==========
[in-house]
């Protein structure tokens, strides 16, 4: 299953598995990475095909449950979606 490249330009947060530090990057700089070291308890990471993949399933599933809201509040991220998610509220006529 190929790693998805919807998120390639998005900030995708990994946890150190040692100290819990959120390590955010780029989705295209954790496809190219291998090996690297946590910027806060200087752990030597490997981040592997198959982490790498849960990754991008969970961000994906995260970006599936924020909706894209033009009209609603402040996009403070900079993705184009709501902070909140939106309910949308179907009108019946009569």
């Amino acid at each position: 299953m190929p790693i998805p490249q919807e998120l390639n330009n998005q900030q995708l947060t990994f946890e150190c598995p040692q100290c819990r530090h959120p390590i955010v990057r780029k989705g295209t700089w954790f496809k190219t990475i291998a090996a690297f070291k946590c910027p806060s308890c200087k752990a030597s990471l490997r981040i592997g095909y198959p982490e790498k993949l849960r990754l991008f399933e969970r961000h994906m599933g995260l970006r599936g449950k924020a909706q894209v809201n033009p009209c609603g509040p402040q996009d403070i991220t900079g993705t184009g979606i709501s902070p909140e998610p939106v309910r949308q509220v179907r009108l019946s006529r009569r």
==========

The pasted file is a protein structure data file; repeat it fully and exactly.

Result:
[in-house]
């Protein structure tokens, strides 16, 4: 299953598995990475095909449950979606 490249330009947060530090990057700089070291308890990471993949399933599933809201509040991220998610509220006529 190929790693998805919807998120390639998005900030995708990994946890150190040692100290819990959120390590955010780029989705295209954790496809190219291998090996690297946590910027806060200087752990030597490997981040592997198959982490790498849960990754991008969970961000994906995260970006599936924020909706894209033009009209609603402040996009403070900079993705184009709501902070909140939106309910949308179907009108019946009569």
């Amino acid at each position: 299953m190929p790693i998805p490249q919807e998120l390639n330009n998005q900030q995708l947060t990994f946890e150190c598995p040692q100290c819990r530090h959120p390590i955010v990057r780029k989705g295209t700089w954790f496809k190219t990475i291998a090996a690297f070291k946590c910027p806060s308890c200087k752990a030597s990471l490997r981040i592997g095909y198959p982490e790498k993949l849960r990754l991008f399933e969970r961000h994906m599933g995260l970006r599936g449950k924020a909706q894209v809201n033009p009209c609603g509040p402040q996009d403070i991220t900079g993705t184009g979606i709501s902070p909140e998610p939106v309910r949308q509220v179907r009108l019946s006529r009569r």